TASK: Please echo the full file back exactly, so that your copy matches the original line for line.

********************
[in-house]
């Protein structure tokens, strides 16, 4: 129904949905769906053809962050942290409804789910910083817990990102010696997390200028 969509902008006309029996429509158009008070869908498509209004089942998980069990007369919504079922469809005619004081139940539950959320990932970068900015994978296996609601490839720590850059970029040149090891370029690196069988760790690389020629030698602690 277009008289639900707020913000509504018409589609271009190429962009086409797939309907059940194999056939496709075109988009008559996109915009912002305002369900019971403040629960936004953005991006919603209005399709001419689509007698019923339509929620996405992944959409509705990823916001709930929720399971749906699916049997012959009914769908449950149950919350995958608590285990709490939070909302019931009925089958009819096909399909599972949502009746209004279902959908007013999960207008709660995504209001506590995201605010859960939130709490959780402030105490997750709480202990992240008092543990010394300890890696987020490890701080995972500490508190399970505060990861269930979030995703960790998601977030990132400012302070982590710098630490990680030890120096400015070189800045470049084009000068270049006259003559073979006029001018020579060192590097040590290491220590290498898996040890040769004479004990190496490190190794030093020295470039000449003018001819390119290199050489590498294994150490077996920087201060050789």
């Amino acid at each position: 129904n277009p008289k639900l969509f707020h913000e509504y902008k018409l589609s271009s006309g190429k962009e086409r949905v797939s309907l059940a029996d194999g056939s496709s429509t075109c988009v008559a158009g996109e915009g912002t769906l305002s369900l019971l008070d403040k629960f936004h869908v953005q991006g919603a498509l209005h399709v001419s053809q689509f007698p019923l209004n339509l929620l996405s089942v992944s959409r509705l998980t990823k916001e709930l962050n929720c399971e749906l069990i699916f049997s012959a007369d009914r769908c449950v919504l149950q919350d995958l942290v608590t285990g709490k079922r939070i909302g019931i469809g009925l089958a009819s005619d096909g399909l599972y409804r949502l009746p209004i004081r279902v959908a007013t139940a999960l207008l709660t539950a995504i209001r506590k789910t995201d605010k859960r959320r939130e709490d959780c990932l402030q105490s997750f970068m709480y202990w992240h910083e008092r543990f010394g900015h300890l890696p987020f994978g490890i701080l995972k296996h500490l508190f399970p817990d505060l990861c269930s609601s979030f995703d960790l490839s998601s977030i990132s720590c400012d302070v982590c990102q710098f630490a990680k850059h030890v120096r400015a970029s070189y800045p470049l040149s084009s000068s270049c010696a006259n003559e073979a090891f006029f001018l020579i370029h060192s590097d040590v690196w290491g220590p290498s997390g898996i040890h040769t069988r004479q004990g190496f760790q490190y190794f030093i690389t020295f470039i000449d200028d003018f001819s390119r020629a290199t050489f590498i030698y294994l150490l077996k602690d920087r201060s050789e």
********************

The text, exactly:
[in-house]
């Protein structure tokens, strides 16, 4: 129904949905769906053809962050942290409804789910910083817990990102010696997390200028 969509902008006309029996429509158009008070869908498509209004089942998980069990007369919504079922469809005619004081139940539950959320990932970068900015994978296996609601490839720590850059970029040149090891370029690196069988760790690389020629030698602690 277009008289639900707020913000509504018409589609271009190429962009086409797939309907059940194999056939496709075109988009008559996109915009912002305002369900019971403040629960936004953005991006919603209005399709001419689509007698019923339509929620996405992944959409509705990823916001709930929720399971749906699916049997012959009914769908449950149950919350995958608590285990709490939070909302019931009925089958009819096909399909599972949502009746209004279902959908007013999960207008709660995504209001506590995201605010859960939130709490959780402030105490997750709480202990992240008092543990010394300890890696987020490890701080995972500490508190399970505060990861269930979030995703960790998601977030990132400012302070982590710098630490990680030890120096400015070189800045470049084009000068270049006259003559073979006029001018020579060192590097040590290491220590290498898996040890040769004479004990190496490190190794030093020295470039000449003018001819390119290199050489590498294994150490077996920087201060050789």
């Amino acid at each position: 129904n277009p008289k639900l969509f707020h913000e509504y902008k018409l589609s271009s006309g190429k962009e086409r949905v797939s309907l059940a029996d194999g056939s496709s429509t075109c988009v008559a158009g996109e915009g912002t769906l305002s369900l019971l008070d403040k629960f936004h869908v953005q991006g919603a498509l209005h399709v001419s053809q689509f007698p019923l209004n339509l929620l996405s089942v992944s959409r509705l998980t990823k916001e709930l962050n929720c399971e749906l069990i699916f049997s012959a007369d009914r769908c449950v919504l149950q919350d995958l942290v608590t285990g709490k079922r939070i909302g019931i469809g009925l089958a009819s005619d096909g399909l599972y409804r949502l009746p209004i004081r279902v959908a007013t139940a999960l207008l709660t539950a995504i209001r506590k789910t995201d605010k859960r959320r939130e709490d959780c990932l402030q105490s997750f970068m709480y202990w992240h910083e008092r543990f010394g900015h300890l890696p987020f994978g490890i701080l995972k296996h500490l508190f399970p817990d505060l990861c269930s609601s979030f995703d960790l490839s998601s977030i990132s720590c400012d302070v982590c990102q710098f630490a990680k850059h030890v120096r400015a970029s070189y800045p470049l040149s084009s000068s270049c010696a006259n003559e073979a090891f006029f001018l020579i370029h060192s590097d040590v690196w290491g220590p290498s997390g898996i040890h040769t069988r004479q004990g190496f760790q490190y190794f030093i690389t020295f470039i000449d200028d003018f001819s390119r020629a290199t050489f590498i030698y294994l150490l077996k602690d920087r201060s050789e």